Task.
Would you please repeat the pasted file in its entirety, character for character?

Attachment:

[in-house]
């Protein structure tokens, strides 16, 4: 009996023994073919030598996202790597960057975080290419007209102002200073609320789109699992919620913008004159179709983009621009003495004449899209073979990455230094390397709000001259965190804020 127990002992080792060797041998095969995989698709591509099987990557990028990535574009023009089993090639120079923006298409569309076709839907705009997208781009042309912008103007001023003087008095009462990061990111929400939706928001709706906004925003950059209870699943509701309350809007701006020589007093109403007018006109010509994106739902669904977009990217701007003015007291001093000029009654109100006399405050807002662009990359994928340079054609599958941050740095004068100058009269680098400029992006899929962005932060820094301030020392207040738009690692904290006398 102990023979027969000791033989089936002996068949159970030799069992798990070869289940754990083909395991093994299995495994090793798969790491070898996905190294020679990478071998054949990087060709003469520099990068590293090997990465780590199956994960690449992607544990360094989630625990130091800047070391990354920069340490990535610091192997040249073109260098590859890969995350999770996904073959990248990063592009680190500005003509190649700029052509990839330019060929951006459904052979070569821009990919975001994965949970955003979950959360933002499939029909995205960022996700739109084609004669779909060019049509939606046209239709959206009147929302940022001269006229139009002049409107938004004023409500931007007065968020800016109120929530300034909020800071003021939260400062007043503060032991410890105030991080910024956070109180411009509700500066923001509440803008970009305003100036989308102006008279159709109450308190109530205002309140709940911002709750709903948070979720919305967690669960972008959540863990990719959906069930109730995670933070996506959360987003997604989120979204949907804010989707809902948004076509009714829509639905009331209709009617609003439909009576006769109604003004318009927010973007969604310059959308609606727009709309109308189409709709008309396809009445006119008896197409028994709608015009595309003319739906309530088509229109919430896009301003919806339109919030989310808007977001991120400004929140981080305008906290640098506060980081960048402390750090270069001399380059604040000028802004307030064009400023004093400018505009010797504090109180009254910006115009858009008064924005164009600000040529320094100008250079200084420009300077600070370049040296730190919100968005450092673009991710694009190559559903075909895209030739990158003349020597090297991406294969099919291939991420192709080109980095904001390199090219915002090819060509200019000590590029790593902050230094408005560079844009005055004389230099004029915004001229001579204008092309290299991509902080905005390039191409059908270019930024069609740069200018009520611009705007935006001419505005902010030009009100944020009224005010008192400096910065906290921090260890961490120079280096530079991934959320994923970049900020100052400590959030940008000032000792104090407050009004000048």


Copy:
[in-house]
């Protein structure tokens, strides 16, 4: 009996023994073919030598996202790597960057975080290419007209102002200073609320789109699992919620913008004159179709983009621009003495004449899209073979990455230094390397709000001259965190804020 127990002992080792060797041998095969995989698709591509099987990557990028990535574009023009089993090639120079923006298409569309076709839907705009997208781009042309912008103007001023003087008095009462990061990111929400939706928001709706906004925003950059209870699943509701309350809007701006020589007093109403007018006109010509994106739902669904977009990217701007003015007291001093000029009654109100006399405050807002662009990359994928340079054609599958941050740095004068100058009269680098400029992006899929962005932060820094301030020392207040738009690692904290006398 102990023979027969000791033989089936002996068949159970030799069992798990070869289940754990083909395991093994299995495994090793798969790491070898996905190294020679990478071998054949990087060709003469520099990068590293090997990465780590199956994960690449992607544990360094989630625990130091800047070391990354920069340490990535610091192997040249073109260098590859890969995350999770996904073959990248990063592009680190500005003509190649700029052509990839330019060929951006459904052979070569821009990919975001994965949970955003979950959360933002499939029909995205960022996700739109084609004669779909060019049509939606046209239709959206009147929302940022001269006229139009002049409107938004004023409500931007007065968020800016109120929530300034909020800071003021939260400062007043503060032991410890105030991080910024956070109180411009509700500066923001509440803008970009305003100036989308102006008279159709109450308190109530205002309140709940911002709750709903948070979720919305967690669960972008959540863990990719959906069930109730995670933070996506959360987003997604989120979204949907804010989707809902948004076509009714829509639905009331209709009617609003439909009576006769109604003004318009927010973007969604310059959308609606727009709309109308189409709709008309396809009445006119008896197409028994709608015009595309003319739906309530088509229109919430896009301003919806339109919030989310808007977001991120400004929140981080305008906290640098506060980081960048402390750090270069001399380059604040000028802004307030064009400023004093400018505009010797504090109180009254910006115009858009008064924005164009600000040529320094100008250079200084420009300077600070370049040296730190919100968005450092673009991710694009190559559903075909895209030739990158003349020597090297991406294969099919291939991420192709080109980095904001390199090219915002090819060509200019000590590029790593902050230094408005560079844009005055004389230099004029915004001229001579204008092309290299991509902080905005390039191409059908270019930024069609740069200018009520611009705007935006001419505005902010030009009100944020009224005010008192400096910065906290921090260890961490120079280096530079991934959320994923970049900020100052400590959030940008000032000792104090407050009004000048």